Yeah, what Snarl Furillo said: get a motion detector for his bedroom door --- it'll be less obtrusive to the neighbors, plus it'll give you more lead time to turn the kid around.

(ps: I too was a sleepwalker at that age: I'm told I'd wake people up to have long conversations or to insist my siblings play with me, all of which annoyed the heck out of them. Grew out of it not long after.)
posted by easily confused at 3:36 PM on August 7


I wouldn't use an interior key lock because it might slow down an emergency exit. Could you put some sort of manual lock (even a hook and eye) higher than he can reach?
posted by zibra at 3:41 PM on August 7 [1 favorite]


I think something like this motion detector would suffice, and the remotes mean you can turn it on and off from your room (like if you need to go in the living room after bedtime).
posted by Lyn Never at 4:00 PM on August 7


One classic way that families with special needs kids do this cheaply is to install a chain/slider lock on the inside of the front door up very, very high (ie: at the very top of the door, where an adult can reach but a child cannot).
posted by anastasiav at 4:52 PM on August 7


Doors that require a key to exit are dangerous and illegal in some places. In the event of a fire, trying to find a key could be deadly.
posted by shoesietart at 4:52 PM on August 7 [1 favorite]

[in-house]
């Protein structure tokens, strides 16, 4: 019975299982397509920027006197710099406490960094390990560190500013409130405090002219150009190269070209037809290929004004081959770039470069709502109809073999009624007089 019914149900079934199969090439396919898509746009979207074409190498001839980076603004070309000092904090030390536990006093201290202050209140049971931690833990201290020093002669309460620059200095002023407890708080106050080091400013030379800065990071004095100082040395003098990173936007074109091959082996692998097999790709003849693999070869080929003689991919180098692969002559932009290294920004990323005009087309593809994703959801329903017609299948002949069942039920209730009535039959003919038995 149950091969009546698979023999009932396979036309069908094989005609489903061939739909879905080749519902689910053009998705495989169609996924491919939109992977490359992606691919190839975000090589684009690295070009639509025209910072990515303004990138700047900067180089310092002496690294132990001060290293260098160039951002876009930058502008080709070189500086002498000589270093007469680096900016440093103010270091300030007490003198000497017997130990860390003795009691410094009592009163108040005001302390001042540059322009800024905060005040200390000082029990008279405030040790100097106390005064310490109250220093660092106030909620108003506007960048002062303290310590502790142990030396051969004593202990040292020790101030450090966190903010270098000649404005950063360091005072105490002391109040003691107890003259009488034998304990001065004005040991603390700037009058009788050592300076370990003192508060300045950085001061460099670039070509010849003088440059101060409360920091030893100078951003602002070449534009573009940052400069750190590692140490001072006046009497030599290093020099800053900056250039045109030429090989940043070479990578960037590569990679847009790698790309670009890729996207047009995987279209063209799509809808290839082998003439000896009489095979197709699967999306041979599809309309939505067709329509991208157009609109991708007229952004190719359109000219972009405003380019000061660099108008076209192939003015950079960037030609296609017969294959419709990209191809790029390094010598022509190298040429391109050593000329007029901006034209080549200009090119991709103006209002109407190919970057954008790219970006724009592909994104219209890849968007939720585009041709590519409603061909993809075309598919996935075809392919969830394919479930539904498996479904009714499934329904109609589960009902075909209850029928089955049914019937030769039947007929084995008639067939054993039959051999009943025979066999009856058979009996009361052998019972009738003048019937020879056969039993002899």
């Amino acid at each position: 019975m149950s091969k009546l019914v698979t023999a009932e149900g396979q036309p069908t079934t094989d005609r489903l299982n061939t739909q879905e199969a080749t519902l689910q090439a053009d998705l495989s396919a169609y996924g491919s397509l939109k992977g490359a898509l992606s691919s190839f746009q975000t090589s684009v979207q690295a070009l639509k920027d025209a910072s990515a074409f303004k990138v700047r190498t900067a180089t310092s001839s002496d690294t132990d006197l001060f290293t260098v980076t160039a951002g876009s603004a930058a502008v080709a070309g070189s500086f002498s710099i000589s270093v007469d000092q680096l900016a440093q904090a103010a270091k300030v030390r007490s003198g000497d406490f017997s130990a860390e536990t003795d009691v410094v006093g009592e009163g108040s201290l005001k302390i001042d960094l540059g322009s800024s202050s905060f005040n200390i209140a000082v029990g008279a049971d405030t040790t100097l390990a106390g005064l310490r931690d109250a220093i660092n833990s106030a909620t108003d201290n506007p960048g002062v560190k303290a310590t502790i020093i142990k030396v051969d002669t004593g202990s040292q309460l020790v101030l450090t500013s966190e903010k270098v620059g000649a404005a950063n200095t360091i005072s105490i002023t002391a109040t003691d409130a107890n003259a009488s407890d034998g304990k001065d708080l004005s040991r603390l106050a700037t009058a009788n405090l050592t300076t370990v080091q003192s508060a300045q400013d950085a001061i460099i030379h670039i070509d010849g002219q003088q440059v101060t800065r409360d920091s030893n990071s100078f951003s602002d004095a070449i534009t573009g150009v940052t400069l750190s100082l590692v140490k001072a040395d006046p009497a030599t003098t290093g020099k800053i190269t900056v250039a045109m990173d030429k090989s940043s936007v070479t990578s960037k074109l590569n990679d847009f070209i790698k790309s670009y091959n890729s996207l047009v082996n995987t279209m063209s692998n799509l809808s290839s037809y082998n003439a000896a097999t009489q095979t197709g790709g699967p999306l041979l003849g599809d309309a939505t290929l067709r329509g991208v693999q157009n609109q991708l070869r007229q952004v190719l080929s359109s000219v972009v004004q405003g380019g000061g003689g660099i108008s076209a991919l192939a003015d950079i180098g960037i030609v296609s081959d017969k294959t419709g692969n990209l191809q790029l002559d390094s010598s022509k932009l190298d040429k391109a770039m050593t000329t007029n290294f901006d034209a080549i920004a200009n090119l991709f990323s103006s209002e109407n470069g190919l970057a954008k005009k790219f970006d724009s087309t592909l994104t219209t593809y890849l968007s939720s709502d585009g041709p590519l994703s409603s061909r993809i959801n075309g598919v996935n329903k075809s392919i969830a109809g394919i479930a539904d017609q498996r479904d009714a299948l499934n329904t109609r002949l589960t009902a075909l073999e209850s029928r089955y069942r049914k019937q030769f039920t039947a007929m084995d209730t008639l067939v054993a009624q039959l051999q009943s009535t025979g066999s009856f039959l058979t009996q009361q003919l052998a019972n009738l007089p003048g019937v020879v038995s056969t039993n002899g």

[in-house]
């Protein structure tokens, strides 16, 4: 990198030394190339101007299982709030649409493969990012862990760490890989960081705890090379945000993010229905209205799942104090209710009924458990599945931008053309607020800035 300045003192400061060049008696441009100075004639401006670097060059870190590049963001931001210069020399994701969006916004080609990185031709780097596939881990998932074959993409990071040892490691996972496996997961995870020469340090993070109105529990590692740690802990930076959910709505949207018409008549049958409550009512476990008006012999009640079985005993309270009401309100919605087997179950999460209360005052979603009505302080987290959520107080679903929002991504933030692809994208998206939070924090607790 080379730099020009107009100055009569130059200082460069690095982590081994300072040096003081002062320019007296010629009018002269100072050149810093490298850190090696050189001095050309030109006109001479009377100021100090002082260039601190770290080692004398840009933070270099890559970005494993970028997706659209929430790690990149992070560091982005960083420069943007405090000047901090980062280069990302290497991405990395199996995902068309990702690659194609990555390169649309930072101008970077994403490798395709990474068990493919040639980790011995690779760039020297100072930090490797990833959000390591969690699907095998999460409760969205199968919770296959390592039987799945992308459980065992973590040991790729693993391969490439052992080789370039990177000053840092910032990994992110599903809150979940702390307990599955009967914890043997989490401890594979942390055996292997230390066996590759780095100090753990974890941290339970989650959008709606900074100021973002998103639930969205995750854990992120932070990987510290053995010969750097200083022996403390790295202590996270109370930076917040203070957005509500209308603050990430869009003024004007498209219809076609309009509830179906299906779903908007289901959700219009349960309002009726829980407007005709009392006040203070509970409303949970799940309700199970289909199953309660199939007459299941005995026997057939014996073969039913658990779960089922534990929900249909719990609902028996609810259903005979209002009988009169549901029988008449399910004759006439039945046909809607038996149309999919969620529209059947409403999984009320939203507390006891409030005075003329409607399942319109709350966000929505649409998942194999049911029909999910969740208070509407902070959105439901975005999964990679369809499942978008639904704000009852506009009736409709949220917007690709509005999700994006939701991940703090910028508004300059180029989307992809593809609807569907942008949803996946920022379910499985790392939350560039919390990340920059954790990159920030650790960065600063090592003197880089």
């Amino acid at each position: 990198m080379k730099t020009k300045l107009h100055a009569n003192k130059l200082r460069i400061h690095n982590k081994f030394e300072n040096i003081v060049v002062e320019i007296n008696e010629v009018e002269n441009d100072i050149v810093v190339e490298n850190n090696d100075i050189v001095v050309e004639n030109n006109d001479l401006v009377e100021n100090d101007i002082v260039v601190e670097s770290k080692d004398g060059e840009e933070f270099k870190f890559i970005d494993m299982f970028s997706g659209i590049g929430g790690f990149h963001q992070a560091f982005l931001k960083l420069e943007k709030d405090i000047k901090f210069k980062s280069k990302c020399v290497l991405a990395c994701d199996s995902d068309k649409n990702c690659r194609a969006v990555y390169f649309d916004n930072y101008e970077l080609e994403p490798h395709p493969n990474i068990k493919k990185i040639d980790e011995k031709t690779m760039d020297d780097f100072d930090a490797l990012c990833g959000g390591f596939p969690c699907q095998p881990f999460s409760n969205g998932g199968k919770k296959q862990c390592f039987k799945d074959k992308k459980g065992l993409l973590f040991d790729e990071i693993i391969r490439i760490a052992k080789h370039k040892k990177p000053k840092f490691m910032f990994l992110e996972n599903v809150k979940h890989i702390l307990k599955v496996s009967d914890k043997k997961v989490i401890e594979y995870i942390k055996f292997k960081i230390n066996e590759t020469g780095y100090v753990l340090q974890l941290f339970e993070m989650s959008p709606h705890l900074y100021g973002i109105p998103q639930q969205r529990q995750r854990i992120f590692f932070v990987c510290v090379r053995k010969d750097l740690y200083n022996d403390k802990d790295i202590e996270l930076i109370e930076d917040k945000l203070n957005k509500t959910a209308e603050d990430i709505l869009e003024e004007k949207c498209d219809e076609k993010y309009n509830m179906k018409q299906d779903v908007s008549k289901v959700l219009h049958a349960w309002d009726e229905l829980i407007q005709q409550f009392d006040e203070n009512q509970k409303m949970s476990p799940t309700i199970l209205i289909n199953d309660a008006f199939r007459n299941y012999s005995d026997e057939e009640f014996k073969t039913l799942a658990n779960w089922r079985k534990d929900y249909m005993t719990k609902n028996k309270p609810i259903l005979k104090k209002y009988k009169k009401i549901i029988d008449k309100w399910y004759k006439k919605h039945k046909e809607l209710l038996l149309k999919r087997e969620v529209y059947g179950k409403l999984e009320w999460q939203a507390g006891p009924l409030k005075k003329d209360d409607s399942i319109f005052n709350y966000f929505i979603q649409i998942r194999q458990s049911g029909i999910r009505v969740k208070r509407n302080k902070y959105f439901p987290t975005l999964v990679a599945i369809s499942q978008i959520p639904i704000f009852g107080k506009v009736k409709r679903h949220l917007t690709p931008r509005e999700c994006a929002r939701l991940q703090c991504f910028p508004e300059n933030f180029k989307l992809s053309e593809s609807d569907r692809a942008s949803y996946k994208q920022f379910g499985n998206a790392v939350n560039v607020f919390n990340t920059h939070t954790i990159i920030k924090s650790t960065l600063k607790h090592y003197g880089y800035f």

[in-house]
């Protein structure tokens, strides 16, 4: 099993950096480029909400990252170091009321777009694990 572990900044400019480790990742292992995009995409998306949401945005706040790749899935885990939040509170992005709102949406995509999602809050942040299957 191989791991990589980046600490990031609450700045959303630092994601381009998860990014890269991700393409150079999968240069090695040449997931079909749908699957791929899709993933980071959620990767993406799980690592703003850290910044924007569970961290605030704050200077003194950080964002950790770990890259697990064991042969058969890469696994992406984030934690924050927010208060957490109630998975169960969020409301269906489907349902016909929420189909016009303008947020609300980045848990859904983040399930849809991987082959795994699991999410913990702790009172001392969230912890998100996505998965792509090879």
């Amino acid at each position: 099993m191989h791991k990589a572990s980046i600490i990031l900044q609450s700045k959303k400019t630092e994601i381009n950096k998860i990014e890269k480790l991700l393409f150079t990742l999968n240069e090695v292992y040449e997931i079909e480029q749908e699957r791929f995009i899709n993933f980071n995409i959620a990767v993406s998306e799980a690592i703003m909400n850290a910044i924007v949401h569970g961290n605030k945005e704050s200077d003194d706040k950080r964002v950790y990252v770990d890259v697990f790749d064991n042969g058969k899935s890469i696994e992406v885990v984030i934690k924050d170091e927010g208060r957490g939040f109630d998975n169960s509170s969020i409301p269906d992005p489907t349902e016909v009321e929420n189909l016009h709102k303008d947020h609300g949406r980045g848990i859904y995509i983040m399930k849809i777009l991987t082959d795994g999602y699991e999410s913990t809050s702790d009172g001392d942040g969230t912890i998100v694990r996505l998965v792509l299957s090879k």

Yikes definitely don't re-key anything. That's incredibly dangerous.

A bell that jingles when the door opens would be my first suggestion. You could also go with one of those baby monitors that beeps when it detects movement.
posted by zug at 5:19 PM on August 7 [1 favorite]


A double-cylinder lock, which some folks suggested above, is (a) an extensive enough modification to your apartment that your landlords will probably Not Be Happy (rekeying by the renter is generally not cool), and (b) at the very least a hazard to the safety of the occupants, and quite possibly a fire code violation (in many municipalities, at least one, and possibly every, door to a dwelling must be openable from the inside without a key).
posted by jackbishop at 7:41 PM on August 7


OP here, I am not interested in additional locks, but I appreciate the other alarm suggestions. The motion detector in his area of our apartment looks like it's what I'm looking for.
posted by Nimmie Amee at 8:37 PM on August 7